Herbs may be used as dried extracts (capsules, powders, teas), glycerites (glycerine extracts), or tinctures (alcohol extracts). Unless otherwise indicated, teas should be made with 1 tsp. herb per cup of hot water. Steep covered 5 to 10 minutes for leaf or flowers, and 10 to 20 minutes for roots. Drink 2 to 4 cups per day.

A combination of four to six of the following herbs can be taken three times per day before meals (1 cup tea or 30 drops tincture):

– Peppermint (Mentha piperita) helps relieve gas, relieves spasms, historically to reduce appetite
– Bladder wrack (Fucus vesiculosus) historic use in obesity
– Parsley (Petroselinum crispum) diuretic, for gastrointestinal needs
– Dandelion (Taraxacum officinale) diuretic, dyspepsia
– Hawthorne (Cretaegus oxyacantha) good for blood vessels
– St. John’s wort (Hypericum perforatum) antidepressant
– Valerian (Valeriana officinalis) bitter spasmolytic, sedative
– Milk thistle (Silybum marianum) dyspepsia, for liver and gallbladder
– Lavender (Lavendula officinalis) reduces gas, relieves spasms
– Gentian (Gentiana Lutea) reduces gas, digestive stimulation

Homeopathy for Obesity

Homeopathy may be useful as a supportive therapy.

Physical Medicine for Obesity

Exercise is critical. While 20 minutes of aerobic exercise per day is ideal, as little as 10 minutes per day can help stabilize blood sugar and thereby reduce cravings. Gentle exercise (walking, yoga, swimming, biking) can increase cardiovascular health without great stress on joints.


Acupuncture can be used to help balance the body’s metabolism, stabilize blood sugar, correct digestive disorders, control certain eating disorders, aid in elimination and relieve stress, anxiety, and depression.


May be beneficial. By decreasing stress, cortisol is decreased, which will help to stabilize blood sugar and prevent or treat diabetes.

Following Up

Your health care provider may also suggest counseling to help you along as you lose weight.

Special Considerations for Obesity

If you are obese, you are at risk for diabetes, heart problems, and other conditions. Obesity during pregnancy can put you and your baby at risk.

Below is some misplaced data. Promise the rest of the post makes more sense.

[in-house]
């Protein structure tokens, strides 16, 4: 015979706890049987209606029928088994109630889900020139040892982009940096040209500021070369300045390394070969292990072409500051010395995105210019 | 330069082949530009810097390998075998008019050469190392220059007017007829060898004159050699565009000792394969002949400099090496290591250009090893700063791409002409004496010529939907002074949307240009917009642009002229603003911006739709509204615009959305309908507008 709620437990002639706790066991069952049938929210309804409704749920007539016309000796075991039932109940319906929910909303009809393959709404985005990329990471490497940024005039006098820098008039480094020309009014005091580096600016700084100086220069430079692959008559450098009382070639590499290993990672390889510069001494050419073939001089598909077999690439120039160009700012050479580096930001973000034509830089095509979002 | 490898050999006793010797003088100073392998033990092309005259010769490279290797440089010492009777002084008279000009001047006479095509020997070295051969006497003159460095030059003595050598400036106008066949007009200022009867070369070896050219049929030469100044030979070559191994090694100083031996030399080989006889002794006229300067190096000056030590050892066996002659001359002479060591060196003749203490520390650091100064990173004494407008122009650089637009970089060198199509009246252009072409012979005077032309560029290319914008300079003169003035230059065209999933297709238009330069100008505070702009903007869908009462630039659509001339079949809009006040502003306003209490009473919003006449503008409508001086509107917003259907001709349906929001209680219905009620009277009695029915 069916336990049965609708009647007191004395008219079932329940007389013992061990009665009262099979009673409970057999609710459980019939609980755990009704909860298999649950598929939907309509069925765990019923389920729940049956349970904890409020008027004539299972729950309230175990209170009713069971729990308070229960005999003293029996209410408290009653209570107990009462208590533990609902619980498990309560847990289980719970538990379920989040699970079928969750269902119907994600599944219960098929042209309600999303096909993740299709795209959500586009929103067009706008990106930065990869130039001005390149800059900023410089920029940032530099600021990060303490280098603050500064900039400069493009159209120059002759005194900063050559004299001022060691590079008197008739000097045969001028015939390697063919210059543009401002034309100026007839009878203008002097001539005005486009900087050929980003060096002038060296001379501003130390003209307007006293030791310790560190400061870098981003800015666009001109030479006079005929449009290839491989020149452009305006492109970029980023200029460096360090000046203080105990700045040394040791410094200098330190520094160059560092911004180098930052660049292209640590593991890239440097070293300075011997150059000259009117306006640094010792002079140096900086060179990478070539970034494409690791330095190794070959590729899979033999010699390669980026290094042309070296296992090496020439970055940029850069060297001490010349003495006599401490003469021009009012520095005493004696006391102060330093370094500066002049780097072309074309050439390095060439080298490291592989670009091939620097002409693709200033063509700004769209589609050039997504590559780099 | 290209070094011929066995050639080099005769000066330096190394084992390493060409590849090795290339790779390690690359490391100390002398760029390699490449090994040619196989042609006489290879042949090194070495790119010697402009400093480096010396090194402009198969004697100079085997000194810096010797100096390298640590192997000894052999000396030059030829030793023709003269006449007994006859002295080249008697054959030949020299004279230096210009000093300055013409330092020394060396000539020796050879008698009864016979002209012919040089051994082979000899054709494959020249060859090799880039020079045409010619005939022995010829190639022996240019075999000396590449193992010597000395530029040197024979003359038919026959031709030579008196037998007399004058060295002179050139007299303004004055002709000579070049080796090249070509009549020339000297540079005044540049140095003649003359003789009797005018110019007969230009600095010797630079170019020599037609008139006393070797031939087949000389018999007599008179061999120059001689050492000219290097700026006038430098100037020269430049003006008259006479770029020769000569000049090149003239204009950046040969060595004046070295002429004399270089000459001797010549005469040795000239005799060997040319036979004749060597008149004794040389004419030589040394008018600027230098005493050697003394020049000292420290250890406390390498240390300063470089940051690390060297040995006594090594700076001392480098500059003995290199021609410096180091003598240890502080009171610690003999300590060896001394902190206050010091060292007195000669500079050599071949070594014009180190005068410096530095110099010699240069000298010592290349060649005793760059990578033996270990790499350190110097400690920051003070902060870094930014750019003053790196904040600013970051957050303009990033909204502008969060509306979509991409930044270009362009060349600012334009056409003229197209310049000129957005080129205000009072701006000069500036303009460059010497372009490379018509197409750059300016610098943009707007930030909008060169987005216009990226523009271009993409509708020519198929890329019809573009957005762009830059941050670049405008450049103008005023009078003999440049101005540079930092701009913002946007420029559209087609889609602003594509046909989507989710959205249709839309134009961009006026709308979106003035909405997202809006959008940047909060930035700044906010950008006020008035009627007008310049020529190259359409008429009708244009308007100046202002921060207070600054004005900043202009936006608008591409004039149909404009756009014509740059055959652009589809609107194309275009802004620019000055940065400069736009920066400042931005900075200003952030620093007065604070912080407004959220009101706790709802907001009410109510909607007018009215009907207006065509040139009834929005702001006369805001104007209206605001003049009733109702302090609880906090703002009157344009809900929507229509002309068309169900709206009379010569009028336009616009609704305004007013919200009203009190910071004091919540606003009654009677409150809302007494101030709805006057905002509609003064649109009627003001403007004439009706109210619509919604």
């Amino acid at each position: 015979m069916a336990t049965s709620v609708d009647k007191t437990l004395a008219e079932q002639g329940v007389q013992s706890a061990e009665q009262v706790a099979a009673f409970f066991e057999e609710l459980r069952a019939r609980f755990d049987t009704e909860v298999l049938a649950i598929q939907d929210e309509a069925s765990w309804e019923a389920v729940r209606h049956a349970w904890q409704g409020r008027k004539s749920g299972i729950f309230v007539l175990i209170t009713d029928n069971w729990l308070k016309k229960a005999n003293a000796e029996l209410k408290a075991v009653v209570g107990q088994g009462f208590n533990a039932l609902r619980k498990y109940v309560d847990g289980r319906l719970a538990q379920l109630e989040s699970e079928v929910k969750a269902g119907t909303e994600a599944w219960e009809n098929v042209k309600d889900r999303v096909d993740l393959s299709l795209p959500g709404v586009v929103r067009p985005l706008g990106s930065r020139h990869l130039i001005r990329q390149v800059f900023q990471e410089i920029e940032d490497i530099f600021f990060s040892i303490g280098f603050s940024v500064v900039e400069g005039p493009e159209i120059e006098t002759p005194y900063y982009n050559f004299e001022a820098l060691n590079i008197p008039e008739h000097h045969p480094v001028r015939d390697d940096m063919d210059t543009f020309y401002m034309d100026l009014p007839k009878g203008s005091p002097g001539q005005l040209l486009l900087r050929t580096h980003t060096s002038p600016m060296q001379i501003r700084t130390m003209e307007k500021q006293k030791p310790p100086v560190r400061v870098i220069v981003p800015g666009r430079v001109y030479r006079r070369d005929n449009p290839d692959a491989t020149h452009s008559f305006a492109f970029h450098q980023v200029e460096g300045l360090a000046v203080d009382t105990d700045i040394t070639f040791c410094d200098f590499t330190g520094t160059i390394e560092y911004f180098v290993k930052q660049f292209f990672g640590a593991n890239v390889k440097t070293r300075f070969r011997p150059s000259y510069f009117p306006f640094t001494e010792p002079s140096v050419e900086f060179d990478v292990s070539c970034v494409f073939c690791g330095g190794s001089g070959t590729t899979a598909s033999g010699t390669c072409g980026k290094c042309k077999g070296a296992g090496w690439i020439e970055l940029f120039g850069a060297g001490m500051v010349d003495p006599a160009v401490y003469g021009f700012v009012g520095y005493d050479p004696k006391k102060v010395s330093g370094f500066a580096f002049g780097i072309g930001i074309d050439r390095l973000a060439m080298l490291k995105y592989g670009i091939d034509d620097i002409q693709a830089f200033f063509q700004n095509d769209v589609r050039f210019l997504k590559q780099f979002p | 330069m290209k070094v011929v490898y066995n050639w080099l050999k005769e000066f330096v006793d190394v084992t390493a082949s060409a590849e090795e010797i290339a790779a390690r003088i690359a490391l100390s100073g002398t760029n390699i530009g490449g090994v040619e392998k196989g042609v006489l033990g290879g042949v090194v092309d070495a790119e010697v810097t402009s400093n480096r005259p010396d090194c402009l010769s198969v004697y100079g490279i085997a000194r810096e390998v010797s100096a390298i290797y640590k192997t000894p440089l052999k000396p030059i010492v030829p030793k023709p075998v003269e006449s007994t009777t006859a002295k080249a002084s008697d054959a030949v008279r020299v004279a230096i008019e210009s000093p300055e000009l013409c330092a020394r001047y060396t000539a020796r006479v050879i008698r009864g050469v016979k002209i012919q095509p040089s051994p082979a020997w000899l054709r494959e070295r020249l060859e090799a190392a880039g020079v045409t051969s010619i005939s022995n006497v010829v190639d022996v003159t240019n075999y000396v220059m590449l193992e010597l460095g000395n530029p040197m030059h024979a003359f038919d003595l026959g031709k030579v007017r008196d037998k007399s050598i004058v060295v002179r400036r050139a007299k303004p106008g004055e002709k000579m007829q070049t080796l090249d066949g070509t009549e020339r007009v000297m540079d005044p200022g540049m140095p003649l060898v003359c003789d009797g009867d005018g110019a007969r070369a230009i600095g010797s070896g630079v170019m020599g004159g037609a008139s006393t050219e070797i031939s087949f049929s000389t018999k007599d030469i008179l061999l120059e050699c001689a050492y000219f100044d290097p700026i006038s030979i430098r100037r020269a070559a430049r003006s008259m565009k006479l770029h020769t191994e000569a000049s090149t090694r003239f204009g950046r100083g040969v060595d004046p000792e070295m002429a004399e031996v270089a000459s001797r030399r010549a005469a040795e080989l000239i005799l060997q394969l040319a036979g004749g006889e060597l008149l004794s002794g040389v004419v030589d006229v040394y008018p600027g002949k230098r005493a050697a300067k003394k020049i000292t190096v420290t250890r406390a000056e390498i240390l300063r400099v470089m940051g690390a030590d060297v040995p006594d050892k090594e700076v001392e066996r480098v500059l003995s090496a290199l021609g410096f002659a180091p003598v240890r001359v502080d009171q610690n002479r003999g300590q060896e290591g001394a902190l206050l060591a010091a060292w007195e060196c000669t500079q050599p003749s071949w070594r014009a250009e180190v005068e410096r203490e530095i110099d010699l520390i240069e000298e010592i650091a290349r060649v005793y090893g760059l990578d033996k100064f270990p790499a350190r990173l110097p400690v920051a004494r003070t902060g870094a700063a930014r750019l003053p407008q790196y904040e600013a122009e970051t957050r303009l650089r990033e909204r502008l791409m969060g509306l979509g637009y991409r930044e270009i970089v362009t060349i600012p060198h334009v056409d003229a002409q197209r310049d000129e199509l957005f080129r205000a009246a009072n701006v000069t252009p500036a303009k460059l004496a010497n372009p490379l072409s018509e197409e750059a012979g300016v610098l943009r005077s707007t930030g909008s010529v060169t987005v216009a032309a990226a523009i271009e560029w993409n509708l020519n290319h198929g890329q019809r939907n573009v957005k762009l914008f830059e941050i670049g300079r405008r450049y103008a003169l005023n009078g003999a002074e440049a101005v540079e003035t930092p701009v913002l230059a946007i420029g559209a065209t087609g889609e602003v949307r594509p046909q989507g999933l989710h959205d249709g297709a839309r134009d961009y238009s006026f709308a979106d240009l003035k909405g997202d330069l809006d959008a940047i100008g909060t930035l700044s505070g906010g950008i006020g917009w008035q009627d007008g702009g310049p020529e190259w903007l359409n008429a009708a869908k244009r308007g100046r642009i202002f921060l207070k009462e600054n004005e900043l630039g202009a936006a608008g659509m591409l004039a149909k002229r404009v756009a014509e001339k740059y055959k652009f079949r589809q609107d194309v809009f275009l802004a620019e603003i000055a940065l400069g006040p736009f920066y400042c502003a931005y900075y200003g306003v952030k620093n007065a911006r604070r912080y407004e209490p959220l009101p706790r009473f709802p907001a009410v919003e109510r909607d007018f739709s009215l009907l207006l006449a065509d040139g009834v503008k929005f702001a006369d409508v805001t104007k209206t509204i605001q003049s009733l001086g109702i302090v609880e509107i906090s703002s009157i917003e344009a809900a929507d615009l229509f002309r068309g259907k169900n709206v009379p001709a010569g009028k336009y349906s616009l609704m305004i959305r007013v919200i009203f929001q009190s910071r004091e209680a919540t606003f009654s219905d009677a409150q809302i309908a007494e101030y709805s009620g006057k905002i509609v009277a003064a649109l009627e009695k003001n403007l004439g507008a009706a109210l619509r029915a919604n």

Supporting Research on Obesity

Balch JF, Balch PA. Prescription for Nutritional Healing. 2nd ed. Garden City Park, NY: Avery Publishing; 1997:406–412.

Bartram T. Encyclopedia of Herbal Medicine. Dorset, England: Grace Publishers; 1995:315.

Blumenthal M, ed. The Complete German Commission E Monographs. Boston, Mass: Integrative Medicine Communications; 1998:125–126, 169–170, 179–181.

Branch Jr WT. Office Practice of Medicine. 3rd ed. Philadelphia, Pa: WB Saunders; 1994:1053–1065.

Cangiano C, Ceci F, Cascino A, et al. Eating behavior and adherence to dietary prescriptions in obese adult subjects treated with 5-hydroxytryptophan. J Clin Nutr. 1992;56:863–867.

Fauci AS, Braunwald E, Isselbacher KJ, et al., eds. Harrison’s Principles of Internal Medicine. 14th ed. New York, NY: McGraw-Hill; 1998:454–462.

Gruenwald J, Brendler T, Jaenicke C et al, eds. PDR for Herbal Medicines. Montvale, NJ: Medical Economics Company; 1998:779–780, 1022–1024, 1138–1139.

Mowrey DB. The Scientific Validation of Herbal Medicine. New Canaan, Conn: Keats Publishing; 1986:277–282.

Murray MT, Pizzorno JE. Encyclopedia of Natural Medicine. 2nd ed. Rocklin, Calif: Prima Publishing; 1998:437–446, 680–694.

Nestel PJ, et al. Arterial compliance in obese subjects is improved with dietary plant n-3 fatty acid from flaxseed oil despite increased LDL oxidizability. Arterioscler Thromb Vasc Biol. 1997;17:1163–1170.

Uusitupa M. New aspects in the management of obesity: operation and the impact of lipase inhibitors. Curr Opin Lipidol. 1999;10:3–7.

Wyngaarden JB, Smith LH Jr, Bennett, JC. Cecil Textbook of Medicine. 19th ed. Philadelphia, Pa: WB Saunders; 1992:1162–1169.